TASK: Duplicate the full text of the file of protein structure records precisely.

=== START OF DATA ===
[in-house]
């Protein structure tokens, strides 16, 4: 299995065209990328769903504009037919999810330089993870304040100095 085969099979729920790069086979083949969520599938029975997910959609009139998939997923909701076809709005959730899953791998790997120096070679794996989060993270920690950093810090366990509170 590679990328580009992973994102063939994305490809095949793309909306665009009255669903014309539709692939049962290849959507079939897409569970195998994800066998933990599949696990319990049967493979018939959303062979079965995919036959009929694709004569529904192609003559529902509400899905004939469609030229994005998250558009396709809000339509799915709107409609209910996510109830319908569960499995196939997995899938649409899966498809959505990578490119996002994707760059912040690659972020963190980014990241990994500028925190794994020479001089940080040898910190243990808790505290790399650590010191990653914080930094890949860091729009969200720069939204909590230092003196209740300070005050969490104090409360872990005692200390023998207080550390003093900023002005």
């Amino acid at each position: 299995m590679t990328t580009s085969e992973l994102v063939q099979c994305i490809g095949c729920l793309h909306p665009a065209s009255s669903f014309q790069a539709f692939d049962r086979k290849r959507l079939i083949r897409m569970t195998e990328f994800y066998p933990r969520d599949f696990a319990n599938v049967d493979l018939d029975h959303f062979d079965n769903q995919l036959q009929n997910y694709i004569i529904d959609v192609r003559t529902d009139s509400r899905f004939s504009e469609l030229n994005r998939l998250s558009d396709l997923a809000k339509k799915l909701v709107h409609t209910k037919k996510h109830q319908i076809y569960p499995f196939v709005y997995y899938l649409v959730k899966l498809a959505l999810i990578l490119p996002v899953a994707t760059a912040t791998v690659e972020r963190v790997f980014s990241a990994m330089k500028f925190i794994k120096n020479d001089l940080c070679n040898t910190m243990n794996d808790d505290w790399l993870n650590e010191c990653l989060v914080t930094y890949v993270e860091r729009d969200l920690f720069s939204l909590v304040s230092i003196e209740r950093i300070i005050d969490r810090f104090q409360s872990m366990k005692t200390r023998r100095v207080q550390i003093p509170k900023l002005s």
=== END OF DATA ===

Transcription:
[in-house]
């Protein structure tokens, strides 16, 4: 299995065209990328769903504009037919999810330089993870304040100095 085969099979729920790069086979083949969520599938029975997910959609009139998939997923909701076809709005959730899953791998790997120096070679794996989060993270920690950093810090366990509170 590679990328580009992973994102063939994305490809095949793309909306665009009255669903014309539709692939049962290849959507079939897409569970195998994800066998933990599949696990319990049967493979018939959303062979079965995919036959009929694709004569529904192609003559529902509400899905004939469609030229994005998250558009396709809000339509799915709107409609209910996510109830319908569960499995196939997995899938649409899966498809959505990578490119996002994707760059912040690659972020963190980014990241990994500028925190794994020479001089940080040898910190243990808790505290790399650590010191990653914080930094890949860091729009969200720069939204909590230092003196209740300070005050969490104090409360872990005692200390023998207080550390003093900023002005």
């Amino acid at each position: 299995m590679t990328t580009s085969e992973l994102v063939q099979c994305i490809g095949c729920l793309h909306p665009a065209s009255s669903f014309q790069a539709f692939d049962r086979k290849r959507l079939i083949r897409m569970t195998e990328f994800y066998p933990r969520d599949f696990a319990n599938v049967d493979l018939d029975h959303f062979d079965n769903q995919l036959q009929n997910y694709i004569i529904d959609v192609r003559t529902d009139s509400r899905f004939s504009e469609l030229n994005r998939l998250s558009d396709l997923a809000k339509k799915l909701v709107h409609t209910k037919k996510h109830q319908i076809y569960p499995f196939v709005y997995y899938l649409v959730k899966l498809a959505l999810i990578l490119p996002v899953a994707t760059a912040t791998v690659e972020r963190v790997f980014s990241a990994m330089k500028f925190i794994k120096n020479d001089l940080c070679n040898t910190m243990n794996d808790d505290w790399l993870n650590e010191c990653l989060v914080t930094y890949v993270e860091r729009d969200l920690f720069s939204l909590v304040s230092i003196e209740r950093i300070i005050d969490r810090f104090q409360s872990m366990k005692t200390r023998r100095v207080q550390i003093p509170k900023l002005s």